Home Forums Life: Processing Our Thoughts & Feelings Our Beautiful Shavuos “Up the Mountain” Workshop!

  • Our Beautiful Shavuos “Up the Mountain” Workshop!

  • riva pomerantz

    Administrator
    May 24, 2020 at 8:58 pm

    It was wonderful to see all the women who could attend the live webinar tonight–thank you for being there! I will be sending out a Replay tomorrow, be”H. In addition to the wonderful workshop, Shiffy Friedman, editor at Wellsprings Magazine, gave us a very in-depth view of her magazine’s submission guidelines, rates, and processes. She was VERY positive about wanting to see our members’ work and she was so excited about the community that she wants to join! I will be sending out Shiffy’s contact information and some of the great links and resources she shared on the webinar as well.

    For now, as I promised, I am opening up this thread for all of you to share your writing from tonight, or even to talk about how the workshop was a springboard for you in your creativity and/or in your avodas Hashem (the two are, of course, often very interrelated!). I am excited to hear your thoughts.

    We have an awesome speaker lined up for next month: Chaya Baila Lieber, editor at Menucha Publishers, has actually edited nearly every single one of my twelve published books! She is an editor par excellence, a writer in her own right, and the submissions director at Menucha, so she will be giving us an amazing treasure-trove of information. I will announce the details soon, be”H!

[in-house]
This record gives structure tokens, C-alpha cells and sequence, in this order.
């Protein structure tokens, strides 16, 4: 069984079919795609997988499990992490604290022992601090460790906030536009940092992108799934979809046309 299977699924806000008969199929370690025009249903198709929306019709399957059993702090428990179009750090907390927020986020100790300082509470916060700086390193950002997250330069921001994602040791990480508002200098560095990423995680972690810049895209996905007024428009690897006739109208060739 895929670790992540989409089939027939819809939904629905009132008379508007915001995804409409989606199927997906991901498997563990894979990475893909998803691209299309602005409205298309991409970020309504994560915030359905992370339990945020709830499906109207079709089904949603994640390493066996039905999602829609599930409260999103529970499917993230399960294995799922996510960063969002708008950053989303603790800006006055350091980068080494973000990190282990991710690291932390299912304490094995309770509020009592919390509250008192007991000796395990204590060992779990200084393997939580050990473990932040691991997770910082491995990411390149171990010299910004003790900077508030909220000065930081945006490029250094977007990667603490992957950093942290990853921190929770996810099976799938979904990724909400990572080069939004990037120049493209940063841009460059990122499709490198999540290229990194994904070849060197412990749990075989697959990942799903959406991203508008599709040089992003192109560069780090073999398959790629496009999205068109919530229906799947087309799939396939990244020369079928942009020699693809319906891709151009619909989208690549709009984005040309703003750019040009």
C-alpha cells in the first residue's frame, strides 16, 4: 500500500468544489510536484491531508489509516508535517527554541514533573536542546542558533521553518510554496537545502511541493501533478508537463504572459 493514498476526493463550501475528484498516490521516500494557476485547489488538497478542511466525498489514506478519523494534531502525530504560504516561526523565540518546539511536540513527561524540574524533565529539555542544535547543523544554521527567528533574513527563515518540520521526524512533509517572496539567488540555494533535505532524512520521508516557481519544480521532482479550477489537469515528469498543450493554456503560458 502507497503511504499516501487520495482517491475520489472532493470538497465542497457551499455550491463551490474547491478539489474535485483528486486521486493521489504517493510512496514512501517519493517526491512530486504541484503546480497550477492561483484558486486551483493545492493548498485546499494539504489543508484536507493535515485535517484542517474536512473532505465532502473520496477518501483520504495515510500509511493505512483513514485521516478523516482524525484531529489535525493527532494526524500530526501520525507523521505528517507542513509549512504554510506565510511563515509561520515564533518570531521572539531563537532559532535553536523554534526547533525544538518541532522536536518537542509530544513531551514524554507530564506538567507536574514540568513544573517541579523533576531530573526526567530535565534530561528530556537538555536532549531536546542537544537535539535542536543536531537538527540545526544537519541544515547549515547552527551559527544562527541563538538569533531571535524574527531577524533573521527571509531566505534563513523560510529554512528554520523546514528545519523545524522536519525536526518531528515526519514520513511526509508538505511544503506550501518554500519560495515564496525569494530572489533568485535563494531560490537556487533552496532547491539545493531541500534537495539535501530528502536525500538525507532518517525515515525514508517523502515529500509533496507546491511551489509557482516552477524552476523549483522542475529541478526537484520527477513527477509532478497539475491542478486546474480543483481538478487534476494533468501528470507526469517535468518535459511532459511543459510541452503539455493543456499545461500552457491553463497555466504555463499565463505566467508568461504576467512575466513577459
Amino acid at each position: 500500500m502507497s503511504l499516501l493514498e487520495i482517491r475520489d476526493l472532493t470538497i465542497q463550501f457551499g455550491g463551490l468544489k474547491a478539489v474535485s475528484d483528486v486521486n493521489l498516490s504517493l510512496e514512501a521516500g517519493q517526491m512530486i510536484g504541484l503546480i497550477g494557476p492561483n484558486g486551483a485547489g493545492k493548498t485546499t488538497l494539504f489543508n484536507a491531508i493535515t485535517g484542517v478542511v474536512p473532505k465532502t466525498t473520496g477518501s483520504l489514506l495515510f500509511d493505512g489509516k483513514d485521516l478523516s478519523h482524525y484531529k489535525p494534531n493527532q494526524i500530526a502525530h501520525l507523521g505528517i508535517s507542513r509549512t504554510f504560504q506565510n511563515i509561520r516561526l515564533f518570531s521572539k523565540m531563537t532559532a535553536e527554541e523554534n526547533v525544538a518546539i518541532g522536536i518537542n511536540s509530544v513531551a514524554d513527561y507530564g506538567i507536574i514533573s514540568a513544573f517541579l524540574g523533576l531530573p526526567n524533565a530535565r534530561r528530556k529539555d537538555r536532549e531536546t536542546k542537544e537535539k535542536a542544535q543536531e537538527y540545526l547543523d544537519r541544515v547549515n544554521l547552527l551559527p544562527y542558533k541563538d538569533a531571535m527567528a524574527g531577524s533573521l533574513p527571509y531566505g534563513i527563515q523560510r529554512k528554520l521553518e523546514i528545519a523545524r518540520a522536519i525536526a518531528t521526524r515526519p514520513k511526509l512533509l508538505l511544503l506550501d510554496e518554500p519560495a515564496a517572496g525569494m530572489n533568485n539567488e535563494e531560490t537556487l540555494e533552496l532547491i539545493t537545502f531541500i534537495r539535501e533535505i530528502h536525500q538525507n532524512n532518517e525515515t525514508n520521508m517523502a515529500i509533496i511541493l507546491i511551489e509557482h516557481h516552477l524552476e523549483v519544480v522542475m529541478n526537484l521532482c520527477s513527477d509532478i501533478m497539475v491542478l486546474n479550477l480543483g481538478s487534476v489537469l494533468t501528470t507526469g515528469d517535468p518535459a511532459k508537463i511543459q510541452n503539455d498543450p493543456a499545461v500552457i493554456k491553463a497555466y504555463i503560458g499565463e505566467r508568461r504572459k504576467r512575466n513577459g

An apology: I see that the Masterpiece system hiccuped and my message to you about the change in Zoom details basically hemorrhaged all over your Inboxes! So sorry!

    Much love and a Gut Yom Tov to each and every one of you!

  • Fayge Y.

    Member
    May 24, 2020 at 10:55 pm

    Looking forward to hearing CB!

    I don’t have the headspace to write things out, but I wrote about going into a three day yom tov with corona, my husband too. I was panicking, words like fear, panic, unknown. Then I really, really said, beyado afkid ruchi (that was my chat comment on walking the walk) and I was filled with  words like serenity, secure, and love, even with – unknown. (Ah, had I known that erev yom tov would be my last day of fever, and that my husband turned around not much later…)

    Though I might write about something else that came to me when you mentioned having a baby… (Should I start a thread on ellipses?)

    And thanks for hosting Shiffy – it was informative, fun, and meaningful. (Please admire my restraint in editing my post for this last paragraph instead of a separate post to up my thread count.)

  • Brocha

    Member
    May 25, 2020 at 4:25 pm

    Rock Bottom

    It is when I’m at my nadir,

    When each sinew screams, “Too much!”

    And my hopes say, “Maybe later?”

    It is then I feel Your touch.

    It is when I’m quite despairing,

    When my mountains loom too high,

    When my heart bids “Just stop caring,”

    I can feel that You’re close by.

    It is when my dragon’s winning

    And I just succumb to fear,

    Ice beneath me keeps yet thinning,

    But I somehow know You’re here.

    Dare my demons try to stop me?

    You come grasp me from above.

    And I know You’ll never drop me,

    As I’m standing on Your love.

    • riva pomerantz

      Administrator
      May 27, 2020 at 10:07 pm

      Brocha, this is so beautiful and it touched me so deeply. I especially love the way you ended off on such a profound note by using the mountain/Matan Torah theme to describe the nature of the connection, “standing on Your love”. Wow! Breath-taking!!

    • Kayla-Oppenheimer

      Member
      June 1, 2020 at 6:37 pm